Monday, June 16, 2014

Ten Years After

As some of you may have seen on, this week marks my 10th anniversary as a freelancer.

I’ve never held a job for any greater length of time. 

Previous to that I did a 6-year stint at an agency but was unceremoniously shown the door.
Or pink slipped.
Or shit canned.

Not for writing condescending emails to the head client without bothering to use capital letters.

Not for going AWOL in the middle of $100 million pitch.

Not for chasing tail (XY or XX).

Or taking up permanent residence at the Crown Royale.

These practices, I've come to learn, are all acceptable employee behavior at many of the big holding companies.

Demanding excellence, stirring the pot, pushing back on clients, speaking the brutal honest truth, I learned the hard way, are 'rightful cause for termination.' 

Silly me.

Needless to say it comes as quite the surprise that I’ve managed to stay afloat as a freelancer for more than a decade and have never suffered a dry period lasting more than 2 weeks. Quite impressive, particularly when you consider how many folks I have cheesed-off with this occasionally incendiary blog.

Other freelancers will attest, that is highly unusual as well.

How do I explain the longevity? It’s simple really. I focused on what I believe I do best: coming up with ideas and writing. And I excised what I did worst: navigating corporate bureaucracy and career climbing.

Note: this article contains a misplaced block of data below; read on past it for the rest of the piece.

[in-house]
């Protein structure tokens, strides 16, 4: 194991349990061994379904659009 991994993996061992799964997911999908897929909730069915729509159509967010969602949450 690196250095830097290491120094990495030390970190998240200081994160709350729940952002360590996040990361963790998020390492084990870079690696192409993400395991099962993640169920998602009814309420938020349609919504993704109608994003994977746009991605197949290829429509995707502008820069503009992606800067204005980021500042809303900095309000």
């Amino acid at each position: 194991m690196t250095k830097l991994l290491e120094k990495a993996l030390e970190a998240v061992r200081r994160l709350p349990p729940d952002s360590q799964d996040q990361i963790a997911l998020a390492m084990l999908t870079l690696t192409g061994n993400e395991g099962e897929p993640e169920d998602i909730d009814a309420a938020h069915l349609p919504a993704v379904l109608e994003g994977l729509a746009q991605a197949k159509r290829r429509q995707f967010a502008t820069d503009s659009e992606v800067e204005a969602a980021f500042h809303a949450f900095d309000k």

Ambition, it turns out, is a curse.

As a result I’ve made myself useful to agencies and clients who often find themselves needing someone useful. As a friend and former boss put it, “Siegel is always good for a solve.”

I don’t think a freelancer could hope for a better compliment.

How shall I mark this auspicious event? Years ago, a friend of mine completed 20 years of faithful service at one agency. He gave them his all. Nights, weekends, vacations, were all sacrificed for the good of the agency.

After two decades of unrivaled commitment they bestowed upon him a beautiful satin jacket.

These satin jackets were quite the fashion item at the time. And were worn exclusively by Hollywood A-listers. And Key Grips. I remember my friend walking through the hallways, peacocking that magnificent satin jacket, and inspiring widespread jealousy that must have lasted all of 3-4 minutes. Tops.

Maybe I’ll buy myself a satin jacket. 

Or maybe with an extravagant lunch at the Olive Garden or Red Lobster with the endless breadsticks, I can convince my buddy to part with his.

1 comment:

Alan Berkes said...

Olive Garden. I'll buy.